But beyond including flexible work arrangements as part of your HR policies, I’m also talking about you being flexible in your definition of your ideal hire and the job you’re offering.  Flexible work arrangements shouldn’t just be considered when an employee or potential employee enquires, they should be part of your strategic conversations.

Last year, we were consulting to a logistics company who were nearly tearing their hair out trying to find local delivery drivers. They could not get enough applicants, let alone good quality applicants. Once of the simplest solutions we suggested was taking the 10-hour shifts and breaking them into two in order to appeal to working parents, students and mature aged workers — three groups often picked over and therefore eager to find a job that wants them and is willing to accomodate their need/desire for flexibility.  But the employer shut it down instantly. There was no way they’d get the support for the change. So, they’re still banging their head against a brick wall, struggling to get applicants for an undesirable job with no flexibility to make the job more desirable to a wider talent pool.

“Adaptable” is one of the most in-demand soft skills amongst employers, but I think more employers need to practice the ability to adapt as much as their workforce. 

4. Talent Pooling

Knee-jerk recruitment doesn’t work for anyone. It’s stressful and relies on the right candidate seeing your job ad at the right time. You’re setting yourself up for finding a needle in a haystack — and that’s if the needle is looking in your haystack. They could be sitting behind another company’s desk feeling restless and ready for a change but not actively searching the job boards you’ve decided to advertise on.

The solution is to stop doing the jerk. Rather than being dependent on a third-party to attract the talent you need for you, take control and build your own pool of talent so that when a new hiring need arises you have a community of passive and active candidates that you can tap into.

But it’s not enough to simply create a cloud-based filing cabinet of past applicants like so many companies with applicant tracking software do.  You need to build an engaged community or, as we like to call it at JobGetter, a Job Network. The difference is a community is active, the people are choosing to engage with you and keep their data up to date so when you have a hiring need, you can connect with the right person quickly. If you’re simply filing away past applications, your data is out of date faster than a candidate can hit re-fresh and apply for another job.

The key to managing a healthy talent pool is engaging with the community of candidates regularly, on their terms and with content they actually want from you which gets back to having a recruitment marketing strategy.

5. Access to the Hidden Job Market

The fact is you can’t just go to one source anymore to find your next hire. Even still, a lot of employers go to the same handful of sources time and time again. Even though everyone has access to the hidden job market, just like leading a horse to water, it’s up to them whether or not to take advantage. So, if your competitors aren’t, even more reason to get creative!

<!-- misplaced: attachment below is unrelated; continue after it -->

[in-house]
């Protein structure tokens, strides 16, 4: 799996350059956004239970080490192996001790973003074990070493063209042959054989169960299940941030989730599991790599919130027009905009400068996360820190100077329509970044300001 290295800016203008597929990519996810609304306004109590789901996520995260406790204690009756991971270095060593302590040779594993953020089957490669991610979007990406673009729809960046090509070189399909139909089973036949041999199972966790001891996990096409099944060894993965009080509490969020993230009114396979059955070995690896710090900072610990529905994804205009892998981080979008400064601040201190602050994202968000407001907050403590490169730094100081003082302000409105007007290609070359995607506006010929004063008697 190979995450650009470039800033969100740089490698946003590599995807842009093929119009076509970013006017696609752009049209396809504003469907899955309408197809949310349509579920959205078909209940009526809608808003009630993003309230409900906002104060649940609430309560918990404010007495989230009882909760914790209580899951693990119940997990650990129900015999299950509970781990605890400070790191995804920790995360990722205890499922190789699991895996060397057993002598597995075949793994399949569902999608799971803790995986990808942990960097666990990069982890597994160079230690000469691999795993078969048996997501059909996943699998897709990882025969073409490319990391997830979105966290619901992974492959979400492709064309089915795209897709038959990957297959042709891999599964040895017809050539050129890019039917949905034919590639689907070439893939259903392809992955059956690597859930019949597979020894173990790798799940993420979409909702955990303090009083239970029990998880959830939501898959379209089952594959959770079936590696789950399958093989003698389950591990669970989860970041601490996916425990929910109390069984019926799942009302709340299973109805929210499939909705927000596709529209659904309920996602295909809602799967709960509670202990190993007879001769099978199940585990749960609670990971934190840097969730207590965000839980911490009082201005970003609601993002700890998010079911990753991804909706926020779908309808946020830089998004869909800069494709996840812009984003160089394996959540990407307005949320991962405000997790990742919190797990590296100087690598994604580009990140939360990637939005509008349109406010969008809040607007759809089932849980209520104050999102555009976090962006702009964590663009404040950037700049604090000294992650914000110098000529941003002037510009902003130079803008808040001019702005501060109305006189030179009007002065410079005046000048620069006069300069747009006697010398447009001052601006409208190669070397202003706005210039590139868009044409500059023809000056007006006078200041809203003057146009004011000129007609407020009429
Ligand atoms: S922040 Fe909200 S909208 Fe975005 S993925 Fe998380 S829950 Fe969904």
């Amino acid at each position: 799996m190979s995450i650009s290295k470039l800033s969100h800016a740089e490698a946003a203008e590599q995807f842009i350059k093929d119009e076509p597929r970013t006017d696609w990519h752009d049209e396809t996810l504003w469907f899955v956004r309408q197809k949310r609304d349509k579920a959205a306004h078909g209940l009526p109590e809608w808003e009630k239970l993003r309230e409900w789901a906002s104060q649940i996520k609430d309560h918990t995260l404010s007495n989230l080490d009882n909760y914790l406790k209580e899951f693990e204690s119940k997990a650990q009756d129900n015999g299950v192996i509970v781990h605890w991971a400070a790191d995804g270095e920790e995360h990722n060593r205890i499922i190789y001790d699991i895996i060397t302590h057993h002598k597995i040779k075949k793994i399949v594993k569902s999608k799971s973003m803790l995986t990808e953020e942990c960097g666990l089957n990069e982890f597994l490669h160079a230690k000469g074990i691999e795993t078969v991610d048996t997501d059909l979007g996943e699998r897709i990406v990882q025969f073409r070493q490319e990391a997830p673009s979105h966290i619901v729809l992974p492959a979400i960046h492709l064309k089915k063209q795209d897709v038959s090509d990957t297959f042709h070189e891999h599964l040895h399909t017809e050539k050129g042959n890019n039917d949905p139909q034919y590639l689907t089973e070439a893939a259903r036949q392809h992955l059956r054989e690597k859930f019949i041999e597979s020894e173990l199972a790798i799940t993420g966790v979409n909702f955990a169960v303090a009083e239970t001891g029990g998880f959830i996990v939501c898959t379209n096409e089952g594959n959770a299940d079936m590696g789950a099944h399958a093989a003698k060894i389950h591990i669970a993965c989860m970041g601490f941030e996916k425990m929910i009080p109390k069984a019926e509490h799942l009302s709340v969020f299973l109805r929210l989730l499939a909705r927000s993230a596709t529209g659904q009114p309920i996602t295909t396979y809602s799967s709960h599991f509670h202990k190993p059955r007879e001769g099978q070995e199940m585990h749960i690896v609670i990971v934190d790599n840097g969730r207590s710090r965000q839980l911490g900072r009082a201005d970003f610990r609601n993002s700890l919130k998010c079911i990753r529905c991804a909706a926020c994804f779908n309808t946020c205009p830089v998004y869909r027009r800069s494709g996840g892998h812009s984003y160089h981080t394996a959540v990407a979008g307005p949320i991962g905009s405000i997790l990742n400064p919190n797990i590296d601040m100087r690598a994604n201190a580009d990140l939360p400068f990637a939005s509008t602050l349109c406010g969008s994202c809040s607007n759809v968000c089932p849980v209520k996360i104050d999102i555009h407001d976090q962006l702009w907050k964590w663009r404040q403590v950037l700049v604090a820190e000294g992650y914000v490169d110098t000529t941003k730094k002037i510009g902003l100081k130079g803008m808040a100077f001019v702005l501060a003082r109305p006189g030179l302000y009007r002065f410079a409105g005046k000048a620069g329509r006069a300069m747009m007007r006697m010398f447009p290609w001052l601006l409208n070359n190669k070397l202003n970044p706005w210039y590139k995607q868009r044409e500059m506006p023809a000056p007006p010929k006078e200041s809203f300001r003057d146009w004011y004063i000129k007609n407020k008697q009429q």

Whether you’re inundated with applications every time you post a job ad or you’re lucky to get a handful, if you truly want to get the best people on your team, accessing the hidden job market needs to be part of your recruitment arsenal because there are so many passive candidates out there waiting for the right opportunity. The trick is to evaluate all of the less conventional or common ways to reach active and passive candidates. Choose a handful of the ideas that make the most sense for your business and are the easiest to implement. This could be as simple as including a link to your talent pool in your email signature or something a bit more involved like building relationships with a few key job seeker advocates. If you have your recruitment technology and systems in place, my advice is always to kick that door wide open. Invite everyone in so you have the best chance of connecting with you need quickly when the time comes.

6. Data

Just like with marketing, you need to be able to test and measure your recruitment channels and activities to determine what you should keep doing, stop doing and try doing. Not only that, but data-driven recruitment starts with getting the information you need to make strategic sourcing decisions.  You need to know what you’re up against when sourcing especially if you’re finding it hard to find who you need — otherwise, you’re flying blind and at the mercy of the market.

Anyone struggling to find a Retail Manager, right now?

Yeah, you’re not alone.

Launching 10 new stores this year? You should work ahead to find out if the talent you need is available or if you’re going to have to tap local training providers on the shoulder, re-locate existing staff or adapt your ideal candidate profile and invest more in training and development to get new hires up to speed.

Knowledge is power. With this insight you can better plan and strategize rather than struggle to find who you need when the time comes. The fact is, there are and will be shortages of talent for some in-demand roles. But using real-time workforce data and analytics in conjunction with cutting-edge technology is what you need to plan effectively, stay ahead of the competition and source those hard-to-fill roles.